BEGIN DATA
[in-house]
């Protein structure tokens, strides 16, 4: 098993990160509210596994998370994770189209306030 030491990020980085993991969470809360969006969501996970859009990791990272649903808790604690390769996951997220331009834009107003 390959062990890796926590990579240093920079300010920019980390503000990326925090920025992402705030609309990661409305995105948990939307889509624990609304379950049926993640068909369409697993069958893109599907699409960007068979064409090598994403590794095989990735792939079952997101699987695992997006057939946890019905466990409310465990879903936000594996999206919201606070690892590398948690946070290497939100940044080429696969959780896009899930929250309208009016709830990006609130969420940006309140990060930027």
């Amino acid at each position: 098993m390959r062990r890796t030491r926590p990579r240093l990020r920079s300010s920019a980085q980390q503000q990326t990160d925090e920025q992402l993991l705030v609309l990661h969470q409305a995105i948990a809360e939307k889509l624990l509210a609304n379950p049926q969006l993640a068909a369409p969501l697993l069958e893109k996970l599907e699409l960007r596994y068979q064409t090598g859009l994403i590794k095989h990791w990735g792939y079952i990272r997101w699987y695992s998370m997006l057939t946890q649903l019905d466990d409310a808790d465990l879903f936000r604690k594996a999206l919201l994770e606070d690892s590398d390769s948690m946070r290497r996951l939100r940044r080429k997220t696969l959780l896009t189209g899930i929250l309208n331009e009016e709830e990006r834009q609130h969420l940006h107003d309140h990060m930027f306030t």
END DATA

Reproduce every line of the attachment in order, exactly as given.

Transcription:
[in-house]
């Protein structure tokens, strides 16, 4: 098993990160509210596994998370994770189209306030 030491990020980085993991969470809360969006969501996970859009990791990272649903808790604690390769996951997220331009834009107003 390959062990890796926590990579240093920079300010920019980390503000990326925090920025992402705030609309990661409305995105948990939307889509624990609304379950049926993640068909369409697993069958893109599907699409960007068979064409090598994403590794095989990735792939079952997101699987695992997006057939946890019905466990409310465990879903936000594996999206919201606070690892590398948690946070290497939100940044080429696969959780896009899930929250309208009016709830990006609130969420940006309140990060930027």
């Amino acid at each position: 098993m390959r062990r890796t030491r926590p990579r240093l990020r920079s300010s920019a980085q980390q503000q990326t990160d925090e920025q992402l993991l705030v609309l990661h969470q409305a995105i948990a809360e939307k889509l624990l509210a609304n379950p049926q969006l993640a068909a369409p969501l697993l069958e893109k996970l599907e699409l960007r596994y068979q064409t090598g859009l994403i590794k095989h990791w990735g792939y079952i990272r997101w699987y695992s998370m997006l057939t946890q649903l019905d466990d409310a808790d465990l879903f936000r604690k594996a999206l919201l994770e606070d690892s590398d390769s948690m946070r290497r996951l939100r940044r080429k997220t696969l959780l896009t189209g899930i929250l309208n331009e009016e709830e990006r834009q609130h969420l940006h107003d309140h990060m930027f306030t």